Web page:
The Birth of Rustam: An Early Account of Caesarean Section in Iran

by RICHARD TORPIN, M. D. and IRAJ VAFAIE, B. M. Shiraz, Iran

The famous Iranian poet Firdausi was “Born a.d. 940 and died A.D. 1020-1025. He is considered one of the four most renowned of this ancient civilization along with Saade 1184-1292; Rumi 1207-1273, and Hafiz 1326-1389. Hafiz and Saade were natives of Shiraz, Firdausi of Tus, and Rumi of Balkh.

In a rather turbulent period of history, Firdausi spent many years in composing Shâhnama (a history of kings) in 60,000 couplets. This was based upon the prose Shâhnama of Abu Mansur, written a few years earlier. Arberry1 writes in regard to this as follows: “in about 980 Firdausi addressed himself in earnest to the labour which was to occupy him some thirty years. In the interval his fortunes had changed; the Samanid dynasty moved to its close; civil war made literature an unrewarding profession. By the time Firdausi had completed his Shâhnama in its final form (circa 1010) not only had he exhausted his patrimony, but a new royal house of Turkish blood was firmly established in Transoxiana. Mahmud the Ghaznavid, a fanatical conformist, dedicated himself to the high cause of rooting out heresy and infidelity wherever they were to be found. When Firdausi presented his vast epic in praise of Zoroastrian Persia to this man, hoping for imperial bounty to repair his impoverished estate, the auspices were inexorably adverse. Mahmud, who had’ already proved himself a great patron of science and letters acceptable to orthodoxy, failed to recognize the merits of Firdausi’s masterpiece and offered an insultingly small reward. Though the poet, in pardonable anticipation of favours to come, had prefixed a handsome panegyric to ‘that prince whose like was never seen, not since the Creator created the world,’ he now relieved his feelings by penning a savage satire.”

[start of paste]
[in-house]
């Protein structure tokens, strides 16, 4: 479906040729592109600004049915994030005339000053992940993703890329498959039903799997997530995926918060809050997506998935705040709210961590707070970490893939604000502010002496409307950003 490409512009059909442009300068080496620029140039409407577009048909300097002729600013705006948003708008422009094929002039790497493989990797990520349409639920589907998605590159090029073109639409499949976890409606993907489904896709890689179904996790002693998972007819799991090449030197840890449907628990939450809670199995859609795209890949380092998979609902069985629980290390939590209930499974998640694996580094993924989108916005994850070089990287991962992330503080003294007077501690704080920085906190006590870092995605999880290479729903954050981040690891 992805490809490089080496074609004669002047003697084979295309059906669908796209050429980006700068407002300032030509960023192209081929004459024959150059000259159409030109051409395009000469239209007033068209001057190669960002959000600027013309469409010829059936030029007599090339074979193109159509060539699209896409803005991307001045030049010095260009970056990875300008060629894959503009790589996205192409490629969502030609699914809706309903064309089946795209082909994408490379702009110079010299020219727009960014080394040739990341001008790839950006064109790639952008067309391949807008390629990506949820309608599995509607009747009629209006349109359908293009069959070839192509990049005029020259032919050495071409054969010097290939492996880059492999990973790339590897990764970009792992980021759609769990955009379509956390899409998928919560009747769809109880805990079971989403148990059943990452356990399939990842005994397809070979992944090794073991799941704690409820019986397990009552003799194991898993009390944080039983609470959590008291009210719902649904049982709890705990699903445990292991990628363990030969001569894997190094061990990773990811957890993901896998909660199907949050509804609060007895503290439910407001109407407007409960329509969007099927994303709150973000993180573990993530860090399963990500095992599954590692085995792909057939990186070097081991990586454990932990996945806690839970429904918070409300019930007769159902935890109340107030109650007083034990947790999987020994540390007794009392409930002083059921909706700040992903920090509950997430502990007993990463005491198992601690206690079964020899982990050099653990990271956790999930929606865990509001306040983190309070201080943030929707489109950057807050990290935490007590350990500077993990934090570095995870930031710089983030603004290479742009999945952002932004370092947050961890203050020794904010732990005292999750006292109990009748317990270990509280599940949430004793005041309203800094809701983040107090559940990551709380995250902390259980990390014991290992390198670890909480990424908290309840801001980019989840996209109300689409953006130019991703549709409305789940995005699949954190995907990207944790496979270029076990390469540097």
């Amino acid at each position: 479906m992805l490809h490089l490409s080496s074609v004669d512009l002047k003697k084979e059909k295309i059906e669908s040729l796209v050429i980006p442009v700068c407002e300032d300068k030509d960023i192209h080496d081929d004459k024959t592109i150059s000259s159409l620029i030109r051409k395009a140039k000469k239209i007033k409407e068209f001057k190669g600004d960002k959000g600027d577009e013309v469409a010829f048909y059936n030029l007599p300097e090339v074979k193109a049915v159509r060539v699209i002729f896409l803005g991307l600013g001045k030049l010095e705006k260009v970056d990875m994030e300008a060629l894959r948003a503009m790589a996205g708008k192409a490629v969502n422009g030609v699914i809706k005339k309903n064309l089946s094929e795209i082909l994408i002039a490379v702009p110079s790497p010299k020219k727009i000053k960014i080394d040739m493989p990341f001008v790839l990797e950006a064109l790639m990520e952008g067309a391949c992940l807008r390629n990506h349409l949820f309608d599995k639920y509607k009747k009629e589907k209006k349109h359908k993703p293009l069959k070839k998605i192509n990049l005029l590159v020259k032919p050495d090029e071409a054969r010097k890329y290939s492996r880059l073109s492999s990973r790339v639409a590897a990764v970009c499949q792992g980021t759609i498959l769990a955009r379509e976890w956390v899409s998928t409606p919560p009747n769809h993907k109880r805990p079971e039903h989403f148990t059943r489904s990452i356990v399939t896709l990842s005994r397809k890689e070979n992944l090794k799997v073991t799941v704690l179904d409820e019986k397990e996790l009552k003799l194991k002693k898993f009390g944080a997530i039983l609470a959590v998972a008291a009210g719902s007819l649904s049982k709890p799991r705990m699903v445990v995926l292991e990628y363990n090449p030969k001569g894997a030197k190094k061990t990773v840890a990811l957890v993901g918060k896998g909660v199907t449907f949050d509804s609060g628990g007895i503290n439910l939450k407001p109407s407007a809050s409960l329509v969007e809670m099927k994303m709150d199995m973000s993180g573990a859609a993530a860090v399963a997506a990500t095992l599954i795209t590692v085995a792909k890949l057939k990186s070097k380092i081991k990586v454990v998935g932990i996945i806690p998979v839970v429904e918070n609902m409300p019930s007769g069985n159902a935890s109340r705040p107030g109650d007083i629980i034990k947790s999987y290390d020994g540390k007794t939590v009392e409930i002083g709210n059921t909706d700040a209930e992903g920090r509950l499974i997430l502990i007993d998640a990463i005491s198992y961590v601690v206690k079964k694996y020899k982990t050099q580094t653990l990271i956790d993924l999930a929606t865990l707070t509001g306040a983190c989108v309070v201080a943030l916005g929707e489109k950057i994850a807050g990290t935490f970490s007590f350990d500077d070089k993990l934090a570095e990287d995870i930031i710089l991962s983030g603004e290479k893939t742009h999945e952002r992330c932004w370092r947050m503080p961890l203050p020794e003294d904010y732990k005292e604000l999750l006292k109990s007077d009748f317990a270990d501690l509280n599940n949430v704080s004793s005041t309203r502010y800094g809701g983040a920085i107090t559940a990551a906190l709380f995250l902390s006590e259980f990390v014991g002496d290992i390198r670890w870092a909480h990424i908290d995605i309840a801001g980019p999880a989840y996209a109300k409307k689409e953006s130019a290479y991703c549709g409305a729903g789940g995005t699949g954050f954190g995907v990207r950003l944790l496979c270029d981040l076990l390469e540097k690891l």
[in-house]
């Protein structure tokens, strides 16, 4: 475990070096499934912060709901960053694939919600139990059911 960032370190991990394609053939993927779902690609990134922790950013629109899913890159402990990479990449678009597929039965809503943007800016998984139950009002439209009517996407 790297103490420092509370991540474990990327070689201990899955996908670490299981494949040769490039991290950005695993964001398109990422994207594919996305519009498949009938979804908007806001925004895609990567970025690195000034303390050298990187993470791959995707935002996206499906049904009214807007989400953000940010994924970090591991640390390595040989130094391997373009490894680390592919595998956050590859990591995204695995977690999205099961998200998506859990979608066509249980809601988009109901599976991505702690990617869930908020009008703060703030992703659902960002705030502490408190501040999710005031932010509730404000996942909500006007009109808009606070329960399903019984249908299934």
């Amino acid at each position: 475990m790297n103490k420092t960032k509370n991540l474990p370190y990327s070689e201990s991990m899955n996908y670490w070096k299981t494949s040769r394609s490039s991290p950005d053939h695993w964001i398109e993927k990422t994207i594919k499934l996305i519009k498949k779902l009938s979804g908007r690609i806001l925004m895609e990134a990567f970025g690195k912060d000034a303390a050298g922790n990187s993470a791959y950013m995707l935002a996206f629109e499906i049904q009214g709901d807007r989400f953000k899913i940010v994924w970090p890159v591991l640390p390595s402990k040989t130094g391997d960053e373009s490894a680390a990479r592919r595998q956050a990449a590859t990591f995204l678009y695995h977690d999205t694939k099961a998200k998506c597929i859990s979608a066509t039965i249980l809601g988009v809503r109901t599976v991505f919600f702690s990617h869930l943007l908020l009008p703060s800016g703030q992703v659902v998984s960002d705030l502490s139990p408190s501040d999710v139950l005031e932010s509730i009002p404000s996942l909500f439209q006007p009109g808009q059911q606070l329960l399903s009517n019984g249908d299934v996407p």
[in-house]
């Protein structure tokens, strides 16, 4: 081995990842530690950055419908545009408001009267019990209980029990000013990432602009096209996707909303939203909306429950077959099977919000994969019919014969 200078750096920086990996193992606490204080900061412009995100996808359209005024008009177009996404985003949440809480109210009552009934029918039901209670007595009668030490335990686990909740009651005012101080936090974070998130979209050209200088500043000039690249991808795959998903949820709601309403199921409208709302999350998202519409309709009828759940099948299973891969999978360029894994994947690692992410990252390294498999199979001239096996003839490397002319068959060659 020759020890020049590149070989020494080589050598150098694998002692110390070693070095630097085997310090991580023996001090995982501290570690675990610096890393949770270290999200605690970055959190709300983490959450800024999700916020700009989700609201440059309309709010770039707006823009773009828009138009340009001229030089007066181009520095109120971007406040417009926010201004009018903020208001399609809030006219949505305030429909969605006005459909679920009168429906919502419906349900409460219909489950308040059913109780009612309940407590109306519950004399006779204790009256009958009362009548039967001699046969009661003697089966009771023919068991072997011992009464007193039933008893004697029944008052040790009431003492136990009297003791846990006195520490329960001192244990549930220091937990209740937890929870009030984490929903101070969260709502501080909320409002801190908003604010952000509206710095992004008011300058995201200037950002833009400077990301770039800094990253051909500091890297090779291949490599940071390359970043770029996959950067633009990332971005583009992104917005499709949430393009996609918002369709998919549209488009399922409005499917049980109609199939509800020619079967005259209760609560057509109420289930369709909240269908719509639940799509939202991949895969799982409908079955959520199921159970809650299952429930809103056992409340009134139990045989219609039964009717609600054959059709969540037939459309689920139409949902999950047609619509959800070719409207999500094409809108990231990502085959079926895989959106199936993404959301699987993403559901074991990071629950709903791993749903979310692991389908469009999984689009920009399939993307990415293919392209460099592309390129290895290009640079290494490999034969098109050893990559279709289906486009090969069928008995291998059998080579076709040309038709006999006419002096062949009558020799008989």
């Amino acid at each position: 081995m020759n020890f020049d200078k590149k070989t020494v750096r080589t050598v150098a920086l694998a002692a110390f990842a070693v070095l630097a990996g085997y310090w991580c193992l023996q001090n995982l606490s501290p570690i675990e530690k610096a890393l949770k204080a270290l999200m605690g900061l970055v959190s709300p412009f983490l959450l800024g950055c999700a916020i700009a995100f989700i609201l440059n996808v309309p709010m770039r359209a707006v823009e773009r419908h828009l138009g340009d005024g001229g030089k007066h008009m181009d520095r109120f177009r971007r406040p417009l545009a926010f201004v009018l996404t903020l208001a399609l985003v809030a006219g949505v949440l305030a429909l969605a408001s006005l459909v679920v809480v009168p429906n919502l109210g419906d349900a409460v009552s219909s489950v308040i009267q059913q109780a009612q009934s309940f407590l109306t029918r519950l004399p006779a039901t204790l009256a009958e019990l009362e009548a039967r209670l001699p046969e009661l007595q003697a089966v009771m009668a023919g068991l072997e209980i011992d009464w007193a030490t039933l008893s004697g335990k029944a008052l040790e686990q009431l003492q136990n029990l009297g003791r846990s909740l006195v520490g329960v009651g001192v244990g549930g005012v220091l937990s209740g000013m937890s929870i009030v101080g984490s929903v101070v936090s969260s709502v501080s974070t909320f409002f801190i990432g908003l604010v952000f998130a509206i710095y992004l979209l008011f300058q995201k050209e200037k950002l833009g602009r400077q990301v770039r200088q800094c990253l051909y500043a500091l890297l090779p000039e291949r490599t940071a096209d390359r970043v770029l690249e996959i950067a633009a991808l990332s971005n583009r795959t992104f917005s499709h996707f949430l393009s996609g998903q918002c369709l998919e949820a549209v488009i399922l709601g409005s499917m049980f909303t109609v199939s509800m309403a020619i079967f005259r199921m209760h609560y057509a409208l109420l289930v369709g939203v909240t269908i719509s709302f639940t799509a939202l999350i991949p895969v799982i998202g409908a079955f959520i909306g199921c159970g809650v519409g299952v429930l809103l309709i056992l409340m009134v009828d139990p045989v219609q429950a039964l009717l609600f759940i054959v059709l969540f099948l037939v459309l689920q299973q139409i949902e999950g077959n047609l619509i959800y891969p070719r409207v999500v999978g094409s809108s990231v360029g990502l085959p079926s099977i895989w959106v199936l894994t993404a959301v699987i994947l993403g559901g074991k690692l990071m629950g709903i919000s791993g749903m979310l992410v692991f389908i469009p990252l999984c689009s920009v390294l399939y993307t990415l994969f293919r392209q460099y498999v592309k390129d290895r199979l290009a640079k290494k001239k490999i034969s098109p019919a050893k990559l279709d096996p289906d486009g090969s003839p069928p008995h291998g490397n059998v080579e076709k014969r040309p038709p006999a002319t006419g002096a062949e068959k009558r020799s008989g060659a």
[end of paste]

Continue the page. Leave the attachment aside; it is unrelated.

The following is the English translation by E. G. Browne:

Long years this “Shâhnama” I toiled to complete.
That the King might award me some recompense meet,
But naught save a heart wrung with grief and despair
Did I get from those promises empty as air!
Had the sire of the King been some Prince of renown,
My forehead had surely been graced by a crown!’
Were his mother a lady of high pedigree,
In silver and gold had I stood to the knee!
But, being by birth, not a prince but a boor,